Secrecy News

CIA Regulations on Pre-Publication Review Posted

The Central Intelligence Agency requires current and former employees to submit all intelligence-related material that they intend to publish to the CIA for pre-publication review.

Depending on the political climate, the subject matter and sometimes the personalities involved, the pre-publication review process can be routine and relatively painless, or it can be a bureaucratic nightmare spawning years of litigation.

The current CIA regulations governing pre-publication review were revised in 2005 and issued by then-DCIA Porter J. Goss. A copy of the regs, in slightly redacted form, is available here (pdf).

The prior version, dating from 1995 (also partially redacted), is here (pdf).

Both editions were recently entered into the record of a pending lawsuit, Thomas Waters Jr. v. Central Intelligence Agency.

Plaintiff Waters, a former CIA employee, is suing the Agency in a pre-publication review dispute in D.C. District Court. He is represented by attorney Mark S. Zaid.

0 thoughts on “CIA Regulations on Pre-Publication Review Posted

  1. I gotta question about the pre-pub reg:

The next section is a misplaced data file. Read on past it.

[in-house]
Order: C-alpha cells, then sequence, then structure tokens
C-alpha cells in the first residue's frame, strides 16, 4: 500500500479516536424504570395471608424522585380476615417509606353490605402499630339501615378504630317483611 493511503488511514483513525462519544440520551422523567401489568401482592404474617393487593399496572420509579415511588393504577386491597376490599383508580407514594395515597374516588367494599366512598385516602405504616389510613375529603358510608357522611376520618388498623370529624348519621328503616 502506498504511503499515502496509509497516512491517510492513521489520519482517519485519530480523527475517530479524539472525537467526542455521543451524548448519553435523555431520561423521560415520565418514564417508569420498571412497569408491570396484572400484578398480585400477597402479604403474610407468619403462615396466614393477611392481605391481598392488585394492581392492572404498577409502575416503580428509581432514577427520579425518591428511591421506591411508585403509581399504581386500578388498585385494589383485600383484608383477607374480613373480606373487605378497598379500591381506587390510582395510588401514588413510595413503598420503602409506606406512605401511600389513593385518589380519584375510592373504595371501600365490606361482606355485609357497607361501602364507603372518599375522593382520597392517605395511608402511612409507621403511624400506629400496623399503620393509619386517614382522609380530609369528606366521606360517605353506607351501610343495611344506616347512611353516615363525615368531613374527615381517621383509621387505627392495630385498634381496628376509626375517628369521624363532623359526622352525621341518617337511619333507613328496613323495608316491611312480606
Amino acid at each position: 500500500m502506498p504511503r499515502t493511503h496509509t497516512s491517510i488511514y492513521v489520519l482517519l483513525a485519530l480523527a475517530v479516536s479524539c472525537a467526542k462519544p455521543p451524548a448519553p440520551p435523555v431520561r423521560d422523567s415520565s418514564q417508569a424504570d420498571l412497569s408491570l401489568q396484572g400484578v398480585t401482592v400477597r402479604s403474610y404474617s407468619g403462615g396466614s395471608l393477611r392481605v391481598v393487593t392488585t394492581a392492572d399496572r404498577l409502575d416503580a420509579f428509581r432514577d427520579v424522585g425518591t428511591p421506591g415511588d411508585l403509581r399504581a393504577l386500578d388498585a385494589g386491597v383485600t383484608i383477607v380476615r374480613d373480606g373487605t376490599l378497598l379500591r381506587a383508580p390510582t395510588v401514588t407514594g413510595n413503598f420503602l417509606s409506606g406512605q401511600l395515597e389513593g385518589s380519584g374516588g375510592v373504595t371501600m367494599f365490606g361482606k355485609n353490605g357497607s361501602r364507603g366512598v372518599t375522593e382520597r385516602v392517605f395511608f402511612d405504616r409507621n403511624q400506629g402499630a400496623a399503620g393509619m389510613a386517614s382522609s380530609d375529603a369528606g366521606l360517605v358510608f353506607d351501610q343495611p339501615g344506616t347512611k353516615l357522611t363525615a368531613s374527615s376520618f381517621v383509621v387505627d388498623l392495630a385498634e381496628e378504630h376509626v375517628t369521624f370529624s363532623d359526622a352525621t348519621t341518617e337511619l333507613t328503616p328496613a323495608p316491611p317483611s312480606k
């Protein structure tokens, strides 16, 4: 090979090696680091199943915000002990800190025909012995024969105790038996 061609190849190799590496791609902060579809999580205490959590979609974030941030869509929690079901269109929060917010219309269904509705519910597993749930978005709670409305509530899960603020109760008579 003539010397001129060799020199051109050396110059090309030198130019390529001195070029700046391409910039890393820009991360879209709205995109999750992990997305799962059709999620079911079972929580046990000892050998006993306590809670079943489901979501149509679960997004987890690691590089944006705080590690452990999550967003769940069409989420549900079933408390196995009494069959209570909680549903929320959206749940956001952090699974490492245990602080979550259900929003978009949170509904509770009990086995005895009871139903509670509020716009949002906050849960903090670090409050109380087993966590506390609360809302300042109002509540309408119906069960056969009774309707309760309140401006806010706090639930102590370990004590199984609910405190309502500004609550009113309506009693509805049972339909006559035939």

It was originally issued “Administrative — Internal Use Only” and the FOIAed version has various redactions, including PRB contact information (why?). So how am I, a loyal former CIA person whose last access to CIA stuff is years in the past supposed to know what regulations to follow?

    Overall, incidentally, the regulation seems to have been written by someone with severe delusions of omnipotence.

    [Indeed. I believe the redactions are due not to national security classification but because they were deemed “not relevant” to the lawsuit for which they were disclosed. –SA]

  2. Another question: These regulations purport to apply to all current and former employees. Unless an employee signs an agreement to abide by all future regulations pertaining to publications, even if they are issued years after separation from the CIA and even if the CIA takes affirmative action to keep the former employee unaware of them (by making them AIUO), what possible legal force can the regulations have?

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